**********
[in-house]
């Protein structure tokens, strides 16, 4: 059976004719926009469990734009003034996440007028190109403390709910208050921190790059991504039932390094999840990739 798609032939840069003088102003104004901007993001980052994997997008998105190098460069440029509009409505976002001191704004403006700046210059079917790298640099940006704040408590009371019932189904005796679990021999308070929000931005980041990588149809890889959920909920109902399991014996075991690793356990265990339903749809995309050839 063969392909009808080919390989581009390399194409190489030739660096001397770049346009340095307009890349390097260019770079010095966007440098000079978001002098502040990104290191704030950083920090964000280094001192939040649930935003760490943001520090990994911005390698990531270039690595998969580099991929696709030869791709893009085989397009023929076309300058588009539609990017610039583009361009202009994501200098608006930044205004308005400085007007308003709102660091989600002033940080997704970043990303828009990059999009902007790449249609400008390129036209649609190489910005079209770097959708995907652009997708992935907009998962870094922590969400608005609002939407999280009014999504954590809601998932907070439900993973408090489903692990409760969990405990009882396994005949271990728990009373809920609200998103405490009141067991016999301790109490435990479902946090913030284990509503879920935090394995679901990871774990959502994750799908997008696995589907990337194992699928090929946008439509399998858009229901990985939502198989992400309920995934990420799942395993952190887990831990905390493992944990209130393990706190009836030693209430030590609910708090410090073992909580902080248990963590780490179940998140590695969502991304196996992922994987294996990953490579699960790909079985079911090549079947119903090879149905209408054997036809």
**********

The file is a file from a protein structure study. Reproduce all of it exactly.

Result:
[in-house]
């Protein structure tokens, strides 16, 4: 059976004719926009469990734009003034996440007028190109403390709910208050921190790059991504039932390094999840990739 798609032939840069003088102003104004901007993001980052994997997008998105190098460069440029509009409505976002001191704004403006700046210059079917790298640099940006704040408590009371019932189904005796679990021999308070929000931005980041990588149809890889959920909920109902399991014996075991690793356990265990339903749809995309050839 063969392909009808080919390989581009390399194409190489030739660096001397770049346009340095307009890349390097260019770079010095966007440098000079978001002098502040990104290191704030950083920090964000280094001192939040649930935003760490943001520090990994911005390698990531270039690595998969580099991929696709030869791709893009085989397009023929076309300058588009539609990017610039583009361009202009994501200098608006930044205004308005400085007007308003709102660091989600002033940080997704970043990303828009990059999009902007790449249609400008390129036209649609190489910005079209770097959708995907652009997708992935907009998962870094922590969400608005609002939407999280009014999504954590809601998932907070439900993973408090489903692990409760969990405990009882396994005949271990728990009373809920609200998103405490009141067991016999301790109490435990479902946090913030284990509503879920935090394995679901990871774990959502994750799908997008696995589907990337194992699928090929946008439509399998858009229901990985939502198989992400309920995934990420799942395993952190887990831990905390493992944990209130393990706190009836030693209430030590609910708090410090073992909580902080248990963590780490179940998140590695969502991304196996992922994987294996990953490579699960790909079985079911090549079947119903090879149905209408054997036809």